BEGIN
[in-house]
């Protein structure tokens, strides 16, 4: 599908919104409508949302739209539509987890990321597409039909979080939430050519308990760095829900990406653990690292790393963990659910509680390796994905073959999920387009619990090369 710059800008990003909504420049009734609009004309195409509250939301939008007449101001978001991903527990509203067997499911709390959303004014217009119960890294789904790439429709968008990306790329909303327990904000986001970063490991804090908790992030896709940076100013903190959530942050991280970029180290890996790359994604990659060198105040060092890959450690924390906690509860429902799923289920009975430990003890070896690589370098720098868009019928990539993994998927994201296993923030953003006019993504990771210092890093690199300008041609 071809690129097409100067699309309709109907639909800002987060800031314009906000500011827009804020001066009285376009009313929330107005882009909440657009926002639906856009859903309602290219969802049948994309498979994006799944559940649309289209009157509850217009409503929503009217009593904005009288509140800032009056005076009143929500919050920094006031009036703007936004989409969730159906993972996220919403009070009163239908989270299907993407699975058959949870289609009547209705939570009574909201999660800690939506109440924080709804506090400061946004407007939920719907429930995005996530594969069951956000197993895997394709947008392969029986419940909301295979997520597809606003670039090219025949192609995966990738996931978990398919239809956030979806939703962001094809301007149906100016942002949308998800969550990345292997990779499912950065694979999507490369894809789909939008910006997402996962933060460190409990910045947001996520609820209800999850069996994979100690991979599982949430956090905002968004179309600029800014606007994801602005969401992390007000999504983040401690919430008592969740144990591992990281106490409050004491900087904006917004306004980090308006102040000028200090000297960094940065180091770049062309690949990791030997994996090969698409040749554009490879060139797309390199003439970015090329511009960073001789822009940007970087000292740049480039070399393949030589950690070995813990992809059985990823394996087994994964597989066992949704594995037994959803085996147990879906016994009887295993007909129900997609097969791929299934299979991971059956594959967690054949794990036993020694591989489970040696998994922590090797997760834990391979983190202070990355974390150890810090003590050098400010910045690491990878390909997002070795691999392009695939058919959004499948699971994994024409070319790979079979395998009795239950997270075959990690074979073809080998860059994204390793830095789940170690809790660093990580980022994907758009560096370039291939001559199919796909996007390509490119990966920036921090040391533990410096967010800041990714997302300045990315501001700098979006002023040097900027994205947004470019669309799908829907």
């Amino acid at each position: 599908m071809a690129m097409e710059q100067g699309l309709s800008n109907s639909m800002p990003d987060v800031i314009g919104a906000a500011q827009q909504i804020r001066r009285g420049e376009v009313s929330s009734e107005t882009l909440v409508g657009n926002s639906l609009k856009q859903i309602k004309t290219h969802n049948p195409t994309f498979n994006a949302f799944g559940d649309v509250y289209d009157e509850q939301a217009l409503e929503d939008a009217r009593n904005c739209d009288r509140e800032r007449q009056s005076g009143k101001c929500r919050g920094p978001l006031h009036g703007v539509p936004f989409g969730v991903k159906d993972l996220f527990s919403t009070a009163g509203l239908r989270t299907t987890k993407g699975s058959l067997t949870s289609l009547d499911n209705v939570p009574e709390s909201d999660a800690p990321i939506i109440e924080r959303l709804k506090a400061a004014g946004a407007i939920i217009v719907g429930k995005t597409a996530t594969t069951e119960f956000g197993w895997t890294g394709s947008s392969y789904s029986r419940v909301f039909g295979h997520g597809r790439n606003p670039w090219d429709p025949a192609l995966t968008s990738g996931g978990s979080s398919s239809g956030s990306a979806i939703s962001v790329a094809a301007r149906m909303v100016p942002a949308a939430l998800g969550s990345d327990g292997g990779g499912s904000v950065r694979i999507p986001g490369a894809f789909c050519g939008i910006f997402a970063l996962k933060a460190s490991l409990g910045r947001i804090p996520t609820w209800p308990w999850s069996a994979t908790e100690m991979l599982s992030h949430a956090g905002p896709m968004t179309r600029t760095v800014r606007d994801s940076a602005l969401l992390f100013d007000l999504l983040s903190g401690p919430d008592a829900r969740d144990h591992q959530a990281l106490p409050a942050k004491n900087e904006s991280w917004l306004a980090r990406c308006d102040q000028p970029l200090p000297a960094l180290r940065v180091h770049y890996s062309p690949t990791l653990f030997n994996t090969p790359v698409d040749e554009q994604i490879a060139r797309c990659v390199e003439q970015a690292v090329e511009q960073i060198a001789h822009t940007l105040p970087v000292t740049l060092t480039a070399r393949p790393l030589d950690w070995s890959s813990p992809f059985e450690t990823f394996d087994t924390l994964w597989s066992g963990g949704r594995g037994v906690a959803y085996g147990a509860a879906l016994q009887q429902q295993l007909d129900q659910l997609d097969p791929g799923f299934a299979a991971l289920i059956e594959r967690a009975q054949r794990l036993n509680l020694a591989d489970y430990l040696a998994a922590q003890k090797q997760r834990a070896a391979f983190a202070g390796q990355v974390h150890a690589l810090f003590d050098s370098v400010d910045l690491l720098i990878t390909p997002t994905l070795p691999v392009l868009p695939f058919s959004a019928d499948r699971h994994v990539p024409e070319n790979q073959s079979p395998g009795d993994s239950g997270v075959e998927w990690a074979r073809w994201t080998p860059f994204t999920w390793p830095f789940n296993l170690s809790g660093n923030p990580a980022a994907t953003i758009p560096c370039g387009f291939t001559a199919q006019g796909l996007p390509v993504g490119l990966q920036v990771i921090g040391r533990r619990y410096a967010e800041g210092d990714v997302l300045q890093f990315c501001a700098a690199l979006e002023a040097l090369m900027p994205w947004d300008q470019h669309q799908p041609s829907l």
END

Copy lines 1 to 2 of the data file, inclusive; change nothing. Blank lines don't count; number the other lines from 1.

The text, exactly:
[in-house]
């Protein structure tokens, strides 16, 4: 599908919104409508949302739209539509987890990321597409039909979080939430050519308990760095829900990406653990690292790393963990659910509680390796994905073959999920387009619990090369 710059800008990003909504420049009734609009004309195409509250939301939008007449101001978001991903527990509203067997499911709390959303004014217009119960890294789904790439429709968008990306790329909303327990904000986001970063490991804090908790992030896709940076100013903190959530942050991280970029180290890996790359994604990659060198105040060092890959450690924390906690509860429902799923289920009975430990003890070896690589370098720098868009019928990539993994998927994201296993923030953003006019993504990771210092890093690199300008041609 071809690129097409100067699309309709109907639909800002987060800031314009906000500011827009804020001066009285376009009313929330107005882009909440657009926002639906856009859903309602290219969802049948994309498979994006799944559940649309289209009157509850217009409503929503009217009593904005009288509140800032009056005076009143929500919050920094006031009036703007936004989409969730159906993972996220919403009070009163239908989270299907993407699975058959949870289609009547209705939570009574909201999660800690939506109440924080709804506090400061946004407007939920719907429930995005996530594969069951956000197993895997394709947008392969029986419940909301295979997520597809606003670039090219025949192609995966990738996931978990398919239809956030979806939703962001094809301007149906100016942002949308998800969550990345292997990779499912950065694979999507490369894809789909939008910006997402996962933060460190409990910045947001996520609820209800999850069996994979100690991979599982949430956090905002968004179309600029800014606007994801602005969401992390007000999504983040401690919430008592969740144990591992990281106490409050004491900087904006917004306004980090308006102040000028200090000297960094940065180091770049062309690949990791030997994996090969698409040749554009490879060139797309390199003439970015090329511009960073001789822009940007970087000292740049480039070399393949030589950690070995813990992809059985990823394996087994994964597989066992949704594995037994959803085996147990879906016994009887295993007909129900997609097969791929299934299979991971059956594959967690054949794990036993020694591989489970040696998994922590090797997760834990391979983190202070990355974390150890810090003590050098400010910045690491990878390909997002070795691999392009695939058919959004499948699971994994024409070319790979079979395998009795239950997270075959990690074979073809080998860059994204390793830095789940170690809790660093990580980022994907758009560096370039291939001559199919796909996007390509490119990966920036921090040391533990410096967010800041990714997302300045990315501001700098979006002023040097900027994205947004470019669309799908829907």